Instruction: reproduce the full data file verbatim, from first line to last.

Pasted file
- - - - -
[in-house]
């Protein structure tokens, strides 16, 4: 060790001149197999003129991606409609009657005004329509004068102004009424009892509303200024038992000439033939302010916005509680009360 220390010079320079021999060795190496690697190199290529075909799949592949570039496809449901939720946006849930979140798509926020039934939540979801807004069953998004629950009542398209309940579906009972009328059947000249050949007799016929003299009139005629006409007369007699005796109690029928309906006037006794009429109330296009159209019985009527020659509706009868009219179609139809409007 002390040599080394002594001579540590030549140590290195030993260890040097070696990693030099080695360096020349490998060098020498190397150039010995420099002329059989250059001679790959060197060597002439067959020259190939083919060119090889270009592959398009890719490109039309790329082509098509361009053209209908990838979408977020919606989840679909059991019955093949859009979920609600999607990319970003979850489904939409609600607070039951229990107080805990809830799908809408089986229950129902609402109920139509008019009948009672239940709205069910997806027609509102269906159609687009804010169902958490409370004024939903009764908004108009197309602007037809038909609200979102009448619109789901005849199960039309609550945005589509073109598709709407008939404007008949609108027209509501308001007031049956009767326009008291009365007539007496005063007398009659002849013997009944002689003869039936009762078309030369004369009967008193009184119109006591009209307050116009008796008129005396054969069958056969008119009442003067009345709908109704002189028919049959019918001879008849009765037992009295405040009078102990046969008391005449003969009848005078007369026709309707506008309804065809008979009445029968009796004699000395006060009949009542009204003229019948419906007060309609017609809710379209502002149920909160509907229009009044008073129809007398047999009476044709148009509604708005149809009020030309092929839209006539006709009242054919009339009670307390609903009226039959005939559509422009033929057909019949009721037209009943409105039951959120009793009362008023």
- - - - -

[in-house]
């Protein structure tokens, strides 16, 4: 060790001149197999003129991606409609009657005004329509004068102004009424009892509303200024038992000439033939302010916005509680009360 220390010079320079021999060795190496690697190199290529075909799949592949570039496809449901939720946006849930979140798509926020039934939540979801807004069953998004629950009542398209309940579906009972009328059947000249050949007799016929003299009139005629006409007369007699005796109690029928309906006037006794009429109330296009159209019985009527020659509706009868009219179609139809409007 002390040599080394002594001579540590030549140590290195030993260890040097070696990693030099080695360096020349490998060098020498190397150039010995420099002329059989250059001679790959060197060597002439067959020259190939083919060119090889270009592959398009890719490109039309790329082509098509361009053209209908990838979408977020919606989840679909059991019955093949859009979920609600999607990319970003979850489904939409609600607070039951229990107080805990809830799908809408089986229950129902609402109920139509008019009948009672239940709205069910997806027609509102269906159609687009804010169902958490409370004024939903009764908004108009197309602007037809038909609200979102009448619109789901005849199960039309609550945005589509073109598709709407008939404007008949609108027209509501308001007031049956009767326009008291009365007539007496005063007398009659002849013997009944002689003869039936009762078309030369004369009967008193009184119109006591009209307050116009008796008129005396054969069958056969008119009442003067009345709908109704002189028919049959019918001879008849009765037992009295405040009078102990046969008391005449003969009848005078007369026709309707506008309804065809008979009445029968009796004699000395006060009949009542009204003229019948419906007060309609017609809710379209502002149920909160509907229009009044008073129809007398047999009476044709148009509604708005149809009020030309092929839209006539006709009242054919009339009670307390609903009226039959005939559509422009033929057909019949009721037209009943409105039951959120009793009362008023």